Monday, August 26, 2013

"On the Innerside" - First completed short story...not published

The attached short story, "On the Innerside" was inspired by a temptation I had, but never acted on.  My father was a dentist and I was his janitor.  Having worked one summer as his assistant, I knew how to hook up and run the Nitrous Oxide gas, which the main character uses to visit the Innerside.

When I was a little child, and had my first cavity, my father used the gas on me.  I did experience the vortex (created by the numb feeling and the sounds of the suction and drill combined).  These were called upon to catapult the protagonist of this story to this inner world.

Ironically, when my father read this story, he asked if I had done this.  I was able to honestly say, "No."  But my older brother, who had previously been my father's janitor admitted he had used the gas on his own.  Which is stranger...truth or fiction.

I hope you enjoy..."On the Innerside."

On the Inner Side
Mitchell S Karnes

            Eric wasn’t so much addicted to the Nitrous as he was the place it took him.  He was hooked as a child, the first time his father put him under.  You see, Eric’s father was also his dentist and a gentle one at that.  He had no intentions of hooking his son on the gas; he simply wanted Eric to have a pain-free experience at the dentist.  After all, unlike most kids Eric had to live with his.
            Eric wasn’t necessarily a rebellious child, but when it came to sweets and his father’s desire for him to eat healthy foods he was seemingly rebellious to the core.  So, as consequences naturally fell, Eric ended up with quite a few cavities over the years.  Little did his father realize, Eric’s rebellion wasn’t about the candy at all…he just wanted to make another journey to the Inner Side. 
            Eric was the youngest of three children.  His sister, Katy, was two years older and very popular at school, with her friends and teachers.  His brother, Mike, was popular everywhere else.  It was amazing, but for his less than average size and muscle mass, Mike was the block bully.  He was a master of intimidation; he had this way of getting into your head and scaring the pee right out of you.  Not Eric…he was small for his age and the ultimate quiet introvert.  If given the choice, Eric would choose time alone over time with friends…probably because he felt he had none.  The kids at school called him a freak and a loner.  He was the butt of their jokes and the target of their constant harassment.  Of course, no one teased or bullied Eric in Mike’s presence.   On the occasion someone was stupid enough to do so, Mike would “rescue” Eric, pound the life out of the idiot who tried, and then beat his little brother to a pulp anyway, saying “No one can beat up my little brother but me.”  It was lose-lose for Eric, which is why the Inner Side was so appealing.  There he could be anyone…do anything…there he was a beloved king!  There he had friends.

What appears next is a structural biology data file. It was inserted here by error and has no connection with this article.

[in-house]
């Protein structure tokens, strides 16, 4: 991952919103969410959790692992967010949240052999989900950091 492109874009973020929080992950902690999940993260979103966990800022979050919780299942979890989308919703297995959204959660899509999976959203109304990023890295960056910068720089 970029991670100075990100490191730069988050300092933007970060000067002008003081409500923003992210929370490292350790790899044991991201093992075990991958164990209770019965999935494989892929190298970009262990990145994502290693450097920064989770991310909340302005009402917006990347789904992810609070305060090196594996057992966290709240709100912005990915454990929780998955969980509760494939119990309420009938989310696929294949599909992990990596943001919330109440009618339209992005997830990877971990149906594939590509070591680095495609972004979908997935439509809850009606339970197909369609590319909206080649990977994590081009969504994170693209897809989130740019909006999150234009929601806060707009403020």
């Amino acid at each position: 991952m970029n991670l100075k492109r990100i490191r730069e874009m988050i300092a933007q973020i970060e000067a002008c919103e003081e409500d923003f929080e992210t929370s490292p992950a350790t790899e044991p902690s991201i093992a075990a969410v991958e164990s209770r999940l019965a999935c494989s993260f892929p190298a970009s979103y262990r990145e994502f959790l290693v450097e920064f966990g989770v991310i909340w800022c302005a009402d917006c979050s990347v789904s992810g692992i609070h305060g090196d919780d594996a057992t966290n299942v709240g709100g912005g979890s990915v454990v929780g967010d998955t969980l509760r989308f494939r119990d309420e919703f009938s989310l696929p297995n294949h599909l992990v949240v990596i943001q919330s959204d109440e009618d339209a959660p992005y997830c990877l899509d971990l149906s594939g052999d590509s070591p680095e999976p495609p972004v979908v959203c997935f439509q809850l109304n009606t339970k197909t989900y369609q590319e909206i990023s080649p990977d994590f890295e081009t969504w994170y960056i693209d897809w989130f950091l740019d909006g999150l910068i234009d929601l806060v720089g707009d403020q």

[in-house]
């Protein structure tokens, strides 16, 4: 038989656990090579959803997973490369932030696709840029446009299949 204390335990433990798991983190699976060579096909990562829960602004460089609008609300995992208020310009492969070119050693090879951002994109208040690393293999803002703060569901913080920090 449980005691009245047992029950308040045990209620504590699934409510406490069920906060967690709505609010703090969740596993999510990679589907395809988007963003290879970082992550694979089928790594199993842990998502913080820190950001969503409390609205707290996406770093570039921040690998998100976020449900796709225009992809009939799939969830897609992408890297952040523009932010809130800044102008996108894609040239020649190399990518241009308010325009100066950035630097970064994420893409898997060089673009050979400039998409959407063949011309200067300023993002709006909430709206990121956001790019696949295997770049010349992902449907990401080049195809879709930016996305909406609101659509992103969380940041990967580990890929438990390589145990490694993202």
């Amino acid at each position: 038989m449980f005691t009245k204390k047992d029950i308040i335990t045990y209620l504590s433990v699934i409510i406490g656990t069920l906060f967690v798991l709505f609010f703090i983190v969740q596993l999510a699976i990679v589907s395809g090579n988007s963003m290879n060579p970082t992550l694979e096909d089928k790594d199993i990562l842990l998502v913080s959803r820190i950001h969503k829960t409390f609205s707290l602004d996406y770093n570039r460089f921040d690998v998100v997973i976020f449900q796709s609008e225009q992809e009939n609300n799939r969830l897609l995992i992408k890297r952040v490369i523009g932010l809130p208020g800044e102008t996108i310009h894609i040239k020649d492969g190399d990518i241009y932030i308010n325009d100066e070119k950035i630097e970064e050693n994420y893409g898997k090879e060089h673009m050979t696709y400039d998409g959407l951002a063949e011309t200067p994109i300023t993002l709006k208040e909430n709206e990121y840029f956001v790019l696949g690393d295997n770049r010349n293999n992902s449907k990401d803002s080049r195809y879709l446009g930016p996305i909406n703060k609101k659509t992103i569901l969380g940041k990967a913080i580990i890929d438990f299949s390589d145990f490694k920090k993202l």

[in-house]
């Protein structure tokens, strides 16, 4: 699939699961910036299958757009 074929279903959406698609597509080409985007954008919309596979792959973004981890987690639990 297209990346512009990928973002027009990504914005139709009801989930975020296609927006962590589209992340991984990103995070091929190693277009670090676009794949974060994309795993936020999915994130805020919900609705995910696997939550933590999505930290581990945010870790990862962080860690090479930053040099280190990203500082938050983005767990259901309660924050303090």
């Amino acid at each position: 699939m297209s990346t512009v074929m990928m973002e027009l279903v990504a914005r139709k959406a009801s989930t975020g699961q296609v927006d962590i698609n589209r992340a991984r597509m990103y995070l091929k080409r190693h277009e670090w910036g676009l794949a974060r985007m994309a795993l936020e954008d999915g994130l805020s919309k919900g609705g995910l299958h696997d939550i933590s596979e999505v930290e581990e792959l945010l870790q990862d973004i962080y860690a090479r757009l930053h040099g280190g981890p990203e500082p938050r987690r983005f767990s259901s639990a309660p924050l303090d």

It all began with Eric’s first cavity at seven years of age.  He remembers it well, for he always returned to that moment before crossing over to the Inner Side.  He lay in the dental chair awaiting his father’s return.  Alice, the aging dental assistant with the old fashioned nurse’s cap, loomed over him.  Eric couldn’t tell if she was angry or happy…her face was hidden behind the white nurse’s mask.  She just stared blankly…silently.  The only sound in the room came from the ticking of the cat clock in front of him.  It eyes blinked as its tail clicked back and forth like a metronome.  Its smile devious…like the Cheshire cat’s in Wonderland.  In the corner of the room, near the only window, a country picture of a field covered in golden prairie grass, and in its middle, dissecting the field, a small dirt path with a two-person-wide bridge spanning a small river.  It called to him in silent whispers.  He watched it intently as Alice slid the rubber device with the connecting hoses over his nose.  He lost sight for only a moment when the hoses past his eyes, but he never stopped looking for the bridge.  He could hear it calling.
            Then slowly…ever slowly…the heaviness pulled at his legs, and they obediently slid to the sides of the dental chair.  He hadn’t noticed his father’s return, but as the chair tipped back, Eric could see his smiling eyes.  It didn’t matter that his father wore a mask; Eric could still see his grin.  He fought the heaviness and the darkness, but they won out against his will.  And the sounds…those incredibly weird sounds of the dental office did something strange…something magical…something he would never forget…something that he would forever long to repeat.  The distorted sounds of the suction and drill formed a gentle vortex.  It was not like the violent assault of Dorothy’s tornado, but a gentle twisting and turning like the man’s cardboard tube at the carnival as he made cotton candy.  The gentle spinning and the heaviness of the gas pulled at him, and, Eric felt himself drifting…drifting…drifting ever downward.  When his feet alighted softly upon the ground he couldn’t believe his eyes.  He was in the painting of the field, in the middle of the dirt path, facing the bridge.  He could hear the gentle flowing river water licking against the banks that corralled it onward.  But there was another sound…a sweeter sound…one that beckoned him closer.  “Eric,” it whispered.  “We’ve been waiting for you.  Come and play”